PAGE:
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Joukowsky Institute for Archaeology



Joukowsky Institute for Archaeology & the Ancient World
Brown University
Box 1837 / 60 George Street
Providence, RI 02912
Telephone: (401) 863-3188
Fax: (401) 863-9423
[email protected]

Cyril of Alexandria (376-444) became the Patriarch of Alexandria in 412 and served until his death, in 444. Shortly after his rise to power, he was responsible for the persecution of pagans and Jews within Alexandria and the murder of the pagan philosopher Hypatia occurred under his regime. During the First Council of Ephesus (which was ordered by Pope Theodosius II) in 431, he entered a conflict with Nestorius, Patriarch of Constantinople, over the nature of Christ. Nestorius argued that Christ had two natures, and was condemned at heretic by the council. However, Theodosius II rejected the verdict and sent forces to arrest Cyril, who was able to escape. Cyril then sent a mob demanding Nestorius' punishment to Theodosius' palace. Theodosius eventually gave in and sent Nestorius into exile. This series of events resulted in a major schism within the church, which later fueled more debates regarding the nature of Christ.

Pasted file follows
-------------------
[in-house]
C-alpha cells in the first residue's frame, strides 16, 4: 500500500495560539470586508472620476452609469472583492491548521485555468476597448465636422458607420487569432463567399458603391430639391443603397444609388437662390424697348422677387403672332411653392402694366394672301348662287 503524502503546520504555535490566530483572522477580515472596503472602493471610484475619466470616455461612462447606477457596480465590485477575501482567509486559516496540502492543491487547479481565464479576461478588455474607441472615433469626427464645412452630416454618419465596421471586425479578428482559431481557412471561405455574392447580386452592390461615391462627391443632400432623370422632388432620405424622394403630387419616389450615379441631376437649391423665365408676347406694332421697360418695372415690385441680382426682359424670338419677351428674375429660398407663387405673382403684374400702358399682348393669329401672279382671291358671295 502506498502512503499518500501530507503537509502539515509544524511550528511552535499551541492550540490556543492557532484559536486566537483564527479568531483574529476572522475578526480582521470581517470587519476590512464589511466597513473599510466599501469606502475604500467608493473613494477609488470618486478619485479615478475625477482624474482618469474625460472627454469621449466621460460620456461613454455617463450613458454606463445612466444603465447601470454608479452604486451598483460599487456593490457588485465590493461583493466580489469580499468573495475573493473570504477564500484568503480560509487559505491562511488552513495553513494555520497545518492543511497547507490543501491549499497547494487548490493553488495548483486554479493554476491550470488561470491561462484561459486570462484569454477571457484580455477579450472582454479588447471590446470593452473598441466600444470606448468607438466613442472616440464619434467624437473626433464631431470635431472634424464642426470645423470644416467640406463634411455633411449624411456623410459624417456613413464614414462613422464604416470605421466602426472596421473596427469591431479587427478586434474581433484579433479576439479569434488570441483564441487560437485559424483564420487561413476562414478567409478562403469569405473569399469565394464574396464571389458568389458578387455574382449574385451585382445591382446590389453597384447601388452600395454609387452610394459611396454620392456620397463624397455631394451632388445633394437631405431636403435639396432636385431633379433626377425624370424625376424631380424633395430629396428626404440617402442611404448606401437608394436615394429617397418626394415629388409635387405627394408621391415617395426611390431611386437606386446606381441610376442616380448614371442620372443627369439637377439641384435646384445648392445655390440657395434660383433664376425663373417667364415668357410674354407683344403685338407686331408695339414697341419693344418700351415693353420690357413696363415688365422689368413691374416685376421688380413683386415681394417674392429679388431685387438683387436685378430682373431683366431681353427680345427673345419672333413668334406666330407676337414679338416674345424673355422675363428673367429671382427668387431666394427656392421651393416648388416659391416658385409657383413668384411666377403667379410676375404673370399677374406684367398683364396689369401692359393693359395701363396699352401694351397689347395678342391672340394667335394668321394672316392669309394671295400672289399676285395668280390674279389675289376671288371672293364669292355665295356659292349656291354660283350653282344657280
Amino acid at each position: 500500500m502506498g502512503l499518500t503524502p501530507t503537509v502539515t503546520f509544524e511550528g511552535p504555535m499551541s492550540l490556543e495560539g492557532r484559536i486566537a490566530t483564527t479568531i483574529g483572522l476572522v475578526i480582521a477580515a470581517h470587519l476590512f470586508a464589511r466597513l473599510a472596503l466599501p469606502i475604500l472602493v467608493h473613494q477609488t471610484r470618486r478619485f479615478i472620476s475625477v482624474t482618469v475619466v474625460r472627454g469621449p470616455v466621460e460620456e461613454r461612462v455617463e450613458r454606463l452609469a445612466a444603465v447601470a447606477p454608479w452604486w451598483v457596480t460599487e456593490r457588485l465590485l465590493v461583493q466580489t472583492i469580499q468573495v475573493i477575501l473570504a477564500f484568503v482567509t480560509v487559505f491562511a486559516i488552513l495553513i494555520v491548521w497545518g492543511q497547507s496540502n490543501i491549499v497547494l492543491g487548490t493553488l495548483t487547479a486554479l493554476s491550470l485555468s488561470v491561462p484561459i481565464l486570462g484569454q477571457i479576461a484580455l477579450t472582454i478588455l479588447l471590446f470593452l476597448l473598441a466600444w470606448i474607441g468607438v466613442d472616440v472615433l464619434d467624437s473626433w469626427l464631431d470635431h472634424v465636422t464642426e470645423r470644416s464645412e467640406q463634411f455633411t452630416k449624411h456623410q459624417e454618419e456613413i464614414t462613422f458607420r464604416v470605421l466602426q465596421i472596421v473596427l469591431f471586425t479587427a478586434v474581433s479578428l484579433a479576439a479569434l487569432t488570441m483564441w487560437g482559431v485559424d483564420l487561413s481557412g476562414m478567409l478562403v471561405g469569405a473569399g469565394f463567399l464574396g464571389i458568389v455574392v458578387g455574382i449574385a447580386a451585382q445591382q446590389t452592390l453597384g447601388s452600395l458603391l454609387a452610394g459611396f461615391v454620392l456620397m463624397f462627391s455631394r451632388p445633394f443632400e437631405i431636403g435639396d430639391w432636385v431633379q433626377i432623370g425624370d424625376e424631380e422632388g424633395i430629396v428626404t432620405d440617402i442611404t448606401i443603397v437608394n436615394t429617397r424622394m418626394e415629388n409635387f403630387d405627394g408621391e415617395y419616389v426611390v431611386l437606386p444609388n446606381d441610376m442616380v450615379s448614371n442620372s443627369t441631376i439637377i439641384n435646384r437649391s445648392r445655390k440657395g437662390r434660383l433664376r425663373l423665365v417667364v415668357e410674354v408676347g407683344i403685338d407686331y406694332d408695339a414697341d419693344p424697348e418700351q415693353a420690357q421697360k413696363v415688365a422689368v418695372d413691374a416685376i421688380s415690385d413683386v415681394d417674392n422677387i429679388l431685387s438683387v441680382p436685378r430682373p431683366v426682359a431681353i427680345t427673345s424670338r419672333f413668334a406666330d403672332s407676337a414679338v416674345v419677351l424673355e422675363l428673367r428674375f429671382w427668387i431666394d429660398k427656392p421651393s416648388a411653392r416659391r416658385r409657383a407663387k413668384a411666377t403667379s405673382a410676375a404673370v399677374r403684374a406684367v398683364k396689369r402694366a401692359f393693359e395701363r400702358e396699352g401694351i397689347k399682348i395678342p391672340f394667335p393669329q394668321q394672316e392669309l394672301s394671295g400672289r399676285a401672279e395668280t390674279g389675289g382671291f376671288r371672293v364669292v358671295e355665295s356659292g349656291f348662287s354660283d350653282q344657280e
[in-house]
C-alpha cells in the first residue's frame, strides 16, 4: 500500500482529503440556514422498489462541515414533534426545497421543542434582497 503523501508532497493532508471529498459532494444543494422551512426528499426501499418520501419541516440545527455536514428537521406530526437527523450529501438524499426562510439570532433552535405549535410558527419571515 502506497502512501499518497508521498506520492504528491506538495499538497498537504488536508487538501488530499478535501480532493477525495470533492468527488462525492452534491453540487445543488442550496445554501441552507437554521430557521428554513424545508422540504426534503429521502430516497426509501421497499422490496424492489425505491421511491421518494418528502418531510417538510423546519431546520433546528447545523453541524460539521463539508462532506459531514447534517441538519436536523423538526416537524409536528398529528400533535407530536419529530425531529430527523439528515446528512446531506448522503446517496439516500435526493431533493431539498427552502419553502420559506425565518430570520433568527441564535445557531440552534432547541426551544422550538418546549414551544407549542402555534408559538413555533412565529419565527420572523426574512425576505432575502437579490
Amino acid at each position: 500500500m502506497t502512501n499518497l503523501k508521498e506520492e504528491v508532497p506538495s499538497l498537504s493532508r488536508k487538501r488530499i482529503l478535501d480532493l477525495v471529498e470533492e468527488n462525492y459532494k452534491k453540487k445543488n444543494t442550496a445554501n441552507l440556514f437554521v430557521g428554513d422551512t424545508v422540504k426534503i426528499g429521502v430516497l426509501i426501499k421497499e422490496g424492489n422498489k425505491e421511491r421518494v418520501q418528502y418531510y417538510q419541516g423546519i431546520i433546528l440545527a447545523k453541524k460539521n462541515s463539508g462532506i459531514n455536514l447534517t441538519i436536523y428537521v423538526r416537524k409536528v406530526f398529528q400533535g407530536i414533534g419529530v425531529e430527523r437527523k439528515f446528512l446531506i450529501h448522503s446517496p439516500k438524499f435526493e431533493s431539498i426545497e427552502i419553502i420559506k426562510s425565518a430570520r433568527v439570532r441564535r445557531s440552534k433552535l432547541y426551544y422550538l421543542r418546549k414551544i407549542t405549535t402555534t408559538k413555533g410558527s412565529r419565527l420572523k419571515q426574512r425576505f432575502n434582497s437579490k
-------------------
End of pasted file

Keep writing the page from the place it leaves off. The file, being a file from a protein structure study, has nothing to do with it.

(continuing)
Posted at Dec 06/2010 03:05PM:
ian: He in many ways symbolized the tension between the power of the patriarch and the secular governor appointed by Constantinople and other voices of authority.